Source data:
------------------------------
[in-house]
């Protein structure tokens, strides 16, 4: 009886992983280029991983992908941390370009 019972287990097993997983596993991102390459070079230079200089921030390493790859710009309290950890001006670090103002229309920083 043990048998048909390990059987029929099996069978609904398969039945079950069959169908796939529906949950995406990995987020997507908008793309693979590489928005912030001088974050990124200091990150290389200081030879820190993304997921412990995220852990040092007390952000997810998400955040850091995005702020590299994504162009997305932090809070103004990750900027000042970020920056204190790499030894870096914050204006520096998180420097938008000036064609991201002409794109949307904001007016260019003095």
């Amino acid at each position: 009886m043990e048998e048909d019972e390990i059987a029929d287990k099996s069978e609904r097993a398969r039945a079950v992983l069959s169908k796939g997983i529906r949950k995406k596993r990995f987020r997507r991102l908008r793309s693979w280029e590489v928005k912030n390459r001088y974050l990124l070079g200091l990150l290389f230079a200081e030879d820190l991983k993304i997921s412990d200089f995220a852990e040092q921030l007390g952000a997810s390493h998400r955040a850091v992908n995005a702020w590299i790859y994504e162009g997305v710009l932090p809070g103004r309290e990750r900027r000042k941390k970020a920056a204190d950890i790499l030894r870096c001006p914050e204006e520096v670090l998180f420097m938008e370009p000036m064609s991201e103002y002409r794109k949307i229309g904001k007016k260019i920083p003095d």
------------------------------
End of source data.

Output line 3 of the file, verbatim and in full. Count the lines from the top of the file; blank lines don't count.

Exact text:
């Amino acid at each position: 009886m043990e048998e048909d019972e390990i059987a029929d287990k099996s069978e609904r097993a398969r039945a079950v992983l069959s169908k796939g997983i529906r949950k995406k596993r990995f987020r997507r991102l908008r793309s693979w280029e590489v928005k912030n390459r001088y974050l990124l070079g200091l990150l290389f230079a200081e030879d820190l991983k993304i997921s412990d200089f995220a852990e040092q921030l007390g952000a997810s390493h998400r955040a850091v992908n995005a702020w590299i790859y994504e162009g997305v710009l932090p809070g103004r309290e990750r900027r000042k941390k970020a920056a204190d950890i790499l030894r870096c001006p914050e204006e520096v670090l998180f420097m938008e370009p000036m064609s991201e103002y002409r794109k949307i229309g904001k007016k260019i920083p003095d």